Effective digital marketing needs to be data-driven, but data flows in from a number of disparate sources, making it hard to see the whole picture at once. To truly understand the extent to which any of your marketing activities are performing well, you’ll need to run dynamic reports that incorporate factors like ad campaign parameters, customer lifetime sales, support ticket volume, and many other metrics from channels that lie outside the purview of the marketing department.
Generally, each information source is presented in a siloed environment with its own data structure. You have much to gain if you manage to integrate all the data derived from these varied silos into a single, 360-degree view that connects all the dots.
Table of Contents
- (Guide) Why You Need to Consolidate & Integrate Your Marketing Data?
- Data Integration as it Used to be –
- The Next Generation of Data Integration –
- Cloud-Based Data Warehouses:
- Integration Apps:
- Data Integration Middleware:
- Data Lakes:
- This is what Good Marketing Data Integration Looks Like –
- Integrated Data Produces Better Marketing –
(Guide) Why You Need to Consolidate & Integrate Your Marketing Data?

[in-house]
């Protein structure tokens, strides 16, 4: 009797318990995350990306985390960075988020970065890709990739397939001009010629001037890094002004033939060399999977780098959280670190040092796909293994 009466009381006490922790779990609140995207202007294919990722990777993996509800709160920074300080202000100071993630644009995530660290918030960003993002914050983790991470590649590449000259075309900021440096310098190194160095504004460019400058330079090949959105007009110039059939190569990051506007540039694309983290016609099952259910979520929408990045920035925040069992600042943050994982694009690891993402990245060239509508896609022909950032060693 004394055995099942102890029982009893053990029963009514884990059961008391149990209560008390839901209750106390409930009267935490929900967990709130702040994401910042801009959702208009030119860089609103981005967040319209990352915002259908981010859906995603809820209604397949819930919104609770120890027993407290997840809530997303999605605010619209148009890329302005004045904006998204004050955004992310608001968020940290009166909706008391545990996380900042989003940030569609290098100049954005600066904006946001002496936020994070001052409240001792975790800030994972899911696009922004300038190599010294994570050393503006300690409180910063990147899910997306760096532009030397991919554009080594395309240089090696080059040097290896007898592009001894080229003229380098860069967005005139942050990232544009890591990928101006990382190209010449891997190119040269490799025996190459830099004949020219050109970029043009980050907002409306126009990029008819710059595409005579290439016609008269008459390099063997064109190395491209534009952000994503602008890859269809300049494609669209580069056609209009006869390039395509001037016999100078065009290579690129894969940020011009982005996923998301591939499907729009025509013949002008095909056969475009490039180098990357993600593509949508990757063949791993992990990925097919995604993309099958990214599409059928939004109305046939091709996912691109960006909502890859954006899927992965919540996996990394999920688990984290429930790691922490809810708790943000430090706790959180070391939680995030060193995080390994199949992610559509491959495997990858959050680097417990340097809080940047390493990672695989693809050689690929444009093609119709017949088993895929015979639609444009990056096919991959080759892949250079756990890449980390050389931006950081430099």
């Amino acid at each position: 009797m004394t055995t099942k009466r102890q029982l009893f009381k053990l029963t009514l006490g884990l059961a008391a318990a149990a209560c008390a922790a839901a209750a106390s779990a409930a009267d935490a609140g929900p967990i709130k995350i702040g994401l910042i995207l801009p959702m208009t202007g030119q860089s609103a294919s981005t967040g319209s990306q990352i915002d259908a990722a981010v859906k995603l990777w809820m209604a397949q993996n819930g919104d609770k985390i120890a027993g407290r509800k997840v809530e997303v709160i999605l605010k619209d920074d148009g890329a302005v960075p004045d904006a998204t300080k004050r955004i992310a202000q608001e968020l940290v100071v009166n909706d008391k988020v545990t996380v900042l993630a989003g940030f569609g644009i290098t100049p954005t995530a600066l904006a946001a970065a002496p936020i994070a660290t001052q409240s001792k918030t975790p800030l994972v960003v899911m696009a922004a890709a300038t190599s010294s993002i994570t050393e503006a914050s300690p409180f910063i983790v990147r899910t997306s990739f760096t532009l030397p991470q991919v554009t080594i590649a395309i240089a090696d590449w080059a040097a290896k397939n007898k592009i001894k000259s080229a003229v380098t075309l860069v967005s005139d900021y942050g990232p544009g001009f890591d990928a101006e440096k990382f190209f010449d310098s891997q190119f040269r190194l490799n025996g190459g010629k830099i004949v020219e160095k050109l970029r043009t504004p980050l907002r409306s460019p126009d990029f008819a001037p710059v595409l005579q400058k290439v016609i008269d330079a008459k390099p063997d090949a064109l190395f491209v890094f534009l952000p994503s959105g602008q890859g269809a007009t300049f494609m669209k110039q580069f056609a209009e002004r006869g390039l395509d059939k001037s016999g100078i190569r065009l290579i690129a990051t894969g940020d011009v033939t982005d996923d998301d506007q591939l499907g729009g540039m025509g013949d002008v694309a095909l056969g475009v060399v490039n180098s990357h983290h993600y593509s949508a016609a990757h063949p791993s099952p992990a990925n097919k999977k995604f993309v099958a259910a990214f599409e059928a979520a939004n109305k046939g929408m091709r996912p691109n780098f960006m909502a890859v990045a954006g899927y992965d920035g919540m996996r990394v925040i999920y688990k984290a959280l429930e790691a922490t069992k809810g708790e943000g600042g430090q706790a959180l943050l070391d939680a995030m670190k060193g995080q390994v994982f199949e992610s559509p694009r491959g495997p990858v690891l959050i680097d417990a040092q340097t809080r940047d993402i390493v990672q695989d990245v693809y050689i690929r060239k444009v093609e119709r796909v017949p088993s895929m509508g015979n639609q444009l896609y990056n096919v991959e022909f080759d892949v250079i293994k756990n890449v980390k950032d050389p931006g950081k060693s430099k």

Data Integration as it Used to be –
There’s nothing particularly new about the concept of data integration. Traditionally, this was a complicated and tedious process. In smaller businesses, it was done manually, with a lot of copying and pasting into spreadsheets. At the same time, larger marketing agencies and departments mostly relied on Extract, Transform, and Load (ETL) apps to consolidate information in data warehouses.
ETL apps from vendors like Oracle, Microsoft, and IBM would extract data from each data silo and then convert (transform) it to match data formatting rules in the marketing data warehouse. Once the data was converted, it would be loaded into the target database, where marketers could analyze it against other data and mine it for insights, often with the help of a dedicated business intelligence team.
This was fine while the flow of data was relatively slow, but “big data” has opened the floodgates. One survey found that 32% of companies switched from ETL apps because they can’t keep up with the volume of data. Another 24% cite the need to provide self-service data across the organization, while 23% say they need higher data quality for machine learning projects.
Marketers at businesses of all sizes have been forced to move on.
The Next Generation of Data Integration –
Today, there’s a whole range of data integration options, some of the more sophisticated than others. Marketers need to consider the best data integration methods, depending on the specifics of your team’s data needs and sources.